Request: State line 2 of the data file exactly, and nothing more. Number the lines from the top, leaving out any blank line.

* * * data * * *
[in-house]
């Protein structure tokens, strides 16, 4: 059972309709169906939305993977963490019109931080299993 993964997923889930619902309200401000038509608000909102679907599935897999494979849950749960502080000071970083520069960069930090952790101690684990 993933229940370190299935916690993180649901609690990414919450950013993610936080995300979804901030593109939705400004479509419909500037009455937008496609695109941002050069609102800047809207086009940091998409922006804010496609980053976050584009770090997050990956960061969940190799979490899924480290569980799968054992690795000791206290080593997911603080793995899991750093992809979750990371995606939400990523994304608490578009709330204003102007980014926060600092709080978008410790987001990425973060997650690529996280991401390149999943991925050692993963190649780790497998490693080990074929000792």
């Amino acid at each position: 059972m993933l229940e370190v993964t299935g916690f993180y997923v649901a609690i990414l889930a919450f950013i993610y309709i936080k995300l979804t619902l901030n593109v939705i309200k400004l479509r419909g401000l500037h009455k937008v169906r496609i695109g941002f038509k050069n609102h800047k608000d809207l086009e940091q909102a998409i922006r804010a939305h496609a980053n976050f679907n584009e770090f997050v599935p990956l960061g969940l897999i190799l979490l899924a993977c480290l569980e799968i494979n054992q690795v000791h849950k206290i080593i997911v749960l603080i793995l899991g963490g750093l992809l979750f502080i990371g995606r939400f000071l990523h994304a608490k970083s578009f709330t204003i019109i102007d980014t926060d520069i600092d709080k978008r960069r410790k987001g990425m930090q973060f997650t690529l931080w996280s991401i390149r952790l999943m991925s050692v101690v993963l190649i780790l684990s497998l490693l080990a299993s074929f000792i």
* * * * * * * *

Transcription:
């Protein structure tokens, strides 16, 4: 059972309709169906939305993977963490019109931080299993 993964997923889930619902309200401000038509608000909102679907599935897999494979849950749960502080000071970083520069960069930090952790101690684990 993933229940370190299935916690993180649901609690990414919450950013993610936080995300979804901030593109939705400004479509419909500037009455937008496609695109941002050069609102800047809207086009940091998409922006804010496609980053976050584009770090997050990956960061969940190799979490899924480290569980799968054992690795000791206290080593997911603080793995899991750093992809979750990371995606939400990523994304608490578009709330204003102007980014926060600092709080978008410790987001990425973060997650690529996280991401390149999943991925050692993963190649780790497998490693080990074929000792």